Romangordo is characterised not only by its green landscape of extensive dehesas and natural gorges, but also by being a veritable open-air museum. Its narrow streets of houses painted with the so-called trampantojos of typical personages of the area, traditional trades, and poems come together in the Plaza Mayor dominated by the Church of Santa Catalina, which has been declared an Asset of Cultural Interest.
The best way of organising your visit is by starting at the Casa de los Aromas Interpretation Centre where you can plan a route to see the trampantojos. It also has a garden with different species of trees and shrubs and a small laboratory in which activities such as the production of natural creams and ecological soaps are carried out.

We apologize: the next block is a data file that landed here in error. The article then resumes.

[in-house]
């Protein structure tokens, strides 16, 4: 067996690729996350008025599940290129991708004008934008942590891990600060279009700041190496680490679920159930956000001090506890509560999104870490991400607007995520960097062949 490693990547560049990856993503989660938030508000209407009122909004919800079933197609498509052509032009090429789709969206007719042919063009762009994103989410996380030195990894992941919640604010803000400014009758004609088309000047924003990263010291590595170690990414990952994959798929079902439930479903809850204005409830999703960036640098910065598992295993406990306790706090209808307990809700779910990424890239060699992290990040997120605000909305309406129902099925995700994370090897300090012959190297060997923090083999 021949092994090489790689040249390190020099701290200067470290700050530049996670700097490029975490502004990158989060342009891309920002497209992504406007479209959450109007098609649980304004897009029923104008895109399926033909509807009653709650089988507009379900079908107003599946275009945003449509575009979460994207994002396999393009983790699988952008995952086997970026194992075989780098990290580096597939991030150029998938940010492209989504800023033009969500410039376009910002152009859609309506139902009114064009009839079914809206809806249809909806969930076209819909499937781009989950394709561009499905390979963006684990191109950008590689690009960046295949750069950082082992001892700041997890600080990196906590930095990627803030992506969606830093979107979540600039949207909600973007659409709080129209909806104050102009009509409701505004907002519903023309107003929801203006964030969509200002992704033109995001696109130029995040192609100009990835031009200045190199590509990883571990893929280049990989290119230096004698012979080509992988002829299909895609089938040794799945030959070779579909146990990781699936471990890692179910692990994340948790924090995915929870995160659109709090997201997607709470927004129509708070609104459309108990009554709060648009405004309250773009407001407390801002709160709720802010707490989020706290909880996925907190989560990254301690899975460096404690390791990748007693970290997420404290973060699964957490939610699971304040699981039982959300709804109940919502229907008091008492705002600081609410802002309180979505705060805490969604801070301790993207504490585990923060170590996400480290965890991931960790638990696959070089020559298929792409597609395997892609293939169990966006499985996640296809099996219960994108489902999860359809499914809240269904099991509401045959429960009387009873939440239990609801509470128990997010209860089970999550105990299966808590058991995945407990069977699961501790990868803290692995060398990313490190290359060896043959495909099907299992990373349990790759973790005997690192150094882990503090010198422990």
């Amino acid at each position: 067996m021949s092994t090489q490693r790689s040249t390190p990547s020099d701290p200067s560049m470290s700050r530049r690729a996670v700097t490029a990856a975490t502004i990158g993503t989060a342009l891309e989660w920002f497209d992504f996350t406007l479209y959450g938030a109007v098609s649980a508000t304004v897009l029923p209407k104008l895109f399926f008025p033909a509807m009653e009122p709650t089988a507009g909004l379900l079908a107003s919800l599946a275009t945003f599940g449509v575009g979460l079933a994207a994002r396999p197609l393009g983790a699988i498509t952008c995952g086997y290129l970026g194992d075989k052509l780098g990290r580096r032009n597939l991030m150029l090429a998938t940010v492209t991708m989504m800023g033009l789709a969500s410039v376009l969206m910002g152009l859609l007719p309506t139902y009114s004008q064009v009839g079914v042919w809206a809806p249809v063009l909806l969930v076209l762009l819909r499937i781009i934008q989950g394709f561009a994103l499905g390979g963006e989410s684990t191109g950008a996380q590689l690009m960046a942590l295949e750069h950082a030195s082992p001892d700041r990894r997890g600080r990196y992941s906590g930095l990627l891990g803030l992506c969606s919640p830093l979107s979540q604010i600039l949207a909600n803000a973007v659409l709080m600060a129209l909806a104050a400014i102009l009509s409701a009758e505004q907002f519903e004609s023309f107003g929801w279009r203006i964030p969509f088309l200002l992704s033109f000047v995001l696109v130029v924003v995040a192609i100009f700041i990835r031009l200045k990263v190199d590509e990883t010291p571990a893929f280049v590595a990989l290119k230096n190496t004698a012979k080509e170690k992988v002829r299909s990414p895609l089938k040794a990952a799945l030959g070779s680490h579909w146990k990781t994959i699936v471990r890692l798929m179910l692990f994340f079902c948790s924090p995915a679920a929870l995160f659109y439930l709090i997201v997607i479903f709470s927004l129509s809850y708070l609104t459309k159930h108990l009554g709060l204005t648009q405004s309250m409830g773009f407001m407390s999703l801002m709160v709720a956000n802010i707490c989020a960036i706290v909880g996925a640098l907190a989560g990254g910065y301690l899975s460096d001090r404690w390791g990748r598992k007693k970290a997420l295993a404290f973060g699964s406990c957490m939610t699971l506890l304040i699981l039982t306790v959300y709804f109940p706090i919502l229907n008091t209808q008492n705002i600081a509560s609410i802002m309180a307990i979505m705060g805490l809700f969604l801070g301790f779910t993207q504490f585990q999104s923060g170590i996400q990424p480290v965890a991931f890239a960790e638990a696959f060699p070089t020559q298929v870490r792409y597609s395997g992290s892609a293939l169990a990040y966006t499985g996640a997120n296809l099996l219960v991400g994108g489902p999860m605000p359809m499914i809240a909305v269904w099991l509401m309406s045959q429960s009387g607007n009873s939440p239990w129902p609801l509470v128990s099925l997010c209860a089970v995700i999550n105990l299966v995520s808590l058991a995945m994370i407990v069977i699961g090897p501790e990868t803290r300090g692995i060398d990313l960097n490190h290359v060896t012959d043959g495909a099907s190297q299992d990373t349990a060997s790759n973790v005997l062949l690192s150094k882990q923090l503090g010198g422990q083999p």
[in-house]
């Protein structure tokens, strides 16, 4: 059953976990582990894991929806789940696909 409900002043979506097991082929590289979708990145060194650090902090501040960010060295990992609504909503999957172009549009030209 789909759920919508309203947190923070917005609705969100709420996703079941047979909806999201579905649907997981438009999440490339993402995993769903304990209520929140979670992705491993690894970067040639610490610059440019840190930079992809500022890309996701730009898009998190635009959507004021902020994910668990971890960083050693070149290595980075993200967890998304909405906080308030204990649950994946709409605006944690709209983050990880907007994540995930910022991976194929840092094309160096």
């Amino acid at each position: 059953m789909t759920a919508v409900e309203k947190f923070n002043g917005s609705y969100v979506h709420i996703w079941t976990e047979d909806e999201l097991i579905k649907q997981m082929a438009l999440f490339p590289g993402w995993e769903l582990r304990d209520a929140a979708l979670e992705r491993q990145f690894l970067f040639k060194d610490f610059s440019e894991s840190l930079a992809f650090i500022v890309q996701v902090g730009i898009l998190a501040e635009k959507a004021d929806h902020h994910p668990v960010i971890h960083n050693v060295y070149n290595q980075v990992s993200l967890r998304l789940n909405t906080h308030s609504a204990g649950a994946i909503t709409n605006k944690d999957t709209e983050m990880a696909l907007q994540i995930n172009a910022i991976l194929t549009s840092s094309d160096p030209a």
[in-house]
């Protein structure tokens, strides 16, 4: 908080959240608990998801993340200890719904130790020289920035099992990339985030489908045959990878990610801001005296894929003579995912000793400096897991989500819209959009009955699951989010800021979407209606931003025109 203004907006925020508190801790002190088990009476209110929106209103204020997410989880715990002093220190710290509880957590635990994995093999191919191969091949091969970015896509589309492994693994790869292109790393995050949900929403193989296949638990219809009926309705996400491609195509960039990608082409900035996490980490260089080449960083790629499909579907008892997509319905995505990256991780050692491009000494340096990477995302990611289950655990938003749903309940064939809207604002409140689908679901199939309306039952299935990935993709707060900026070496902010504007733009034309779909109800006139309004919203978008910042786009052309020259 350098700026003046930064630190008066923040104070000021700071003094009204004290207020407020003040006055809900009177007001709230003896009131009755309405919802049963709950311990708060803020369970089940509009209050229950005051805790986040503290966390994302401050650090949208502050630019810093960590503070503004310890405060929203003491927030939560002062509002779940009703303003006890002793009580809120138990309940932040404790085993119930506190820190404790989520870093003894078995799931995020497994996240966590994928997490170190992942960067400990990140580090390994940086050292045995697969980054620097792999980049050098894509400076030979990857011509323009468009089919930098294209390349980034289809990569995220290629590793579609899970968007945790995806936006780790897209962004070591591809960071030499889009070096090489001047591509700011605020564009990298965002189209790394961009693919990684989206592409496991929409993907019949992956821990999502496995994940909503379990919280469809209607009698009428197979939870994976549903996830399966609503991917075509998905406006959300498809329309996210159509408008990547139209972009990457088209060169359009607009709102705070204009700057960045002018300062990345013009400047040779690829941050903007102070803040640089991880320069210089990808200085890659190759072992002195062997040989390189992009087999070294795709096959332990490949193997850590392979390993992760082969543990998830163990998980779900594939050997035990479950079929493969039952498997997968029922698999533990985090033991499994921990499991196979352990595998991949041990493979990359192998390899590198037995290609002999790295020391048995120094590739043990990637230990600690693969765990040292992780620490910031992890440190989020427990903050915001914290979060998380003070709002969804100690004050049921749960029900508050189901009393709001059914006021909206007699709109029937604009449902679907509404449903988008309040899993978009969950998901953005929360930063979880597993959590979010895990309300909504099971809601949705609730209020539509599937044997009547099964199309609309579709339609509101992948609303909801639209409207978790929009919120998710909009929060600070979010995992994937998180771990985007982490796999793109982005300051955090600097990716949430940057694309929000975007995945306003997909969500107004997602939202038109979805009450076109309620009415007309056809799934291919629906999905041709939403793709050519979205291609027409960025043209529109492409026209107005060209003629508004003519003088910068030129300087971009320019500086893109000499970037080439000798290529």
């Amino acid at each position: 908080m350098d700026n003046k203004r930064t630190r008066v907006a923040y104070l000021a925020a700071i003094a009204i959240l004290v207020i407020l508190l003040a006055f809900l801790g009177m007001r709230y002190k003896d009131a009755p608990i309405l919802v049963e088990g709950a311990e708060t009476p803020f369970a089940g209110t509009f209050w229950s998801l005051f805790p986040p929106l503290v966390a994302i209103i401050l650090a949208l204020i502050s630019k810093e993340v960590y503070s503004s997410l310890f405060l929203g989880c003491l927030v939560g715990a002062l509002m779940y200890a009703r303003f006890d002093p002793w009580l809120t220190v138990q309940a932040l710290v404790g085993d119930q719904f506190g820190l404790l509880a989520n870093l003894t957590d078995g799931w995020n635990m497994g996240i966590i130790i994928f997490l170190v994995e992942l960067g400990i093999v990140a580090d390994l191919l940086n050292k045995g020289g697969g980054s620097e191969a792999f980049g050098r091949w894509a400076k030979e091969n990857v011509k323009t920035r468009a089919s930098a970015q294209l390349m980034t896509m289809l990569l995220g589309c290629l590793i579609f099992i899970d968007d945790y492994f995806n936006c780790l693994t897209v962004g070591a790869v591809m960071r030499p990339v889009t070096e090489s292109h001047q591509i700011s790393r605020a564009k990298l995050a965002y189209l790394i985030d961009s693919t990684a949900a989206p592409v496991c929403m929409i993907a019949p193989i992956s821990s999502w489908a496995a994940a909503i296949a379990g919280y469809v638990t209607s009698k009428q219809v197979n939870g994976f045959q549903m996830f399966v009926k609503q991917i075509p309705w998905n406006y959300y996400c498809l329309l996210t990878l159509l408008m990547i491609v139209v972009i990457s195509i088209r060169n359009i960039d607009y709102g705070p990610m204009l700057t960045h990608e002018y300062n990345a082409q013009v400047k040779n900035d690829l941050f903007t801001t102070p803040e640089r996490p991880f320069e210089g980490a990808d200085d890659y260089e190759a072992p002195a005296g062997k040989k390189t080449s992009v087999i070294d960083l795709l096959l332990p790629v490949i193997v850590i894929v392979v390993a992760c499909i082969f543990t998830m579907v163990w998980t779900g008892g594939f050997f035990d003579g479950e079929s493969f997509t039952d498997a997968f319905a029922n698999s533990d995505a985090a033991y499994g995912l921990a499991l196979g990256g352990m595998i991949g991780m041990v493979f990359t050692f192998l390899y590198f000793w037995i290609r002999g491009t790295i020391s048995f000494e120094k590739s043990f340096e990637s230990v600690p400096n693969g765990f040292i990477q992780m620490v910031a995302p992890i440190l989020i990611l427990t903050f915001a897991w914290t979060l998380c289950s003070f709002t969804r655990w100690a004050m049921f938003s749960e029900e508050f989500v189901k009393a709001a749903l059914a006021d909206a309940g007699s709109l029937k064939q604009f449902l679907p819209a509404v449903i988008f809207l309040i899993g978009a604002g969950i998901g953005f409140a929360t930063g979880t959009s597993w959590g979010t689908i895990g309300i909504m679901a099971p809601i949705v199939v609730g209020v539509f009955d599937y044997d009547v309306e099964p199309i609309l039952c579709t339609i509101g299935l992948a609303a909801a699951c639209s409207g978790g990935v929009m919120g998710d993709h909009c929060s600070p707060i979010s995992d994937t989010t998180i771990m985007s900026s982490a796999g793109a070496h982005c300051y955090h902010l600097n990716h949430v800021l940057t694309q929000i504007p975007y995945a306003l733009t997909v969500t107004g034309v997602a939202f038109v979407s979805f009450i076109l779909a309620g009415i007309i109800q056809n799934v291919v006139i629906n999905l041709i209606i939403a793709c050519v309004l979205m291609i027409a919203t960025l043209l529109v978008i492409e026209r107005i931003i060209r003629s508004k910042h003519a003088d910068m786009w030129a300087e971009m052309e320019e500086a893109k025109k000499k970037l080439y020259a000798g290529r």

During your time in the village you can also visit the Ecomuseo de la Casa del Tío Cáscoles where you can see what houses of days gone by were like and discover popular architecture; and the Route of the Englishmen Interpretation Centre to find out more about the Peninsular War by following the historical route running through landscapes of the Sierra de Miravete.
The surroundings of Romangordo provide other interesting routes such as that leading to the “El Venero” cork oak, which is over twenty metres high and has been declared an outstanding tree of Extremadura; and that of the Cueva de La Canaleja, an archaeological complex of great value consisting of several caves in the gorge of La Canaleja.
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Don't leave Romangordo without visiting...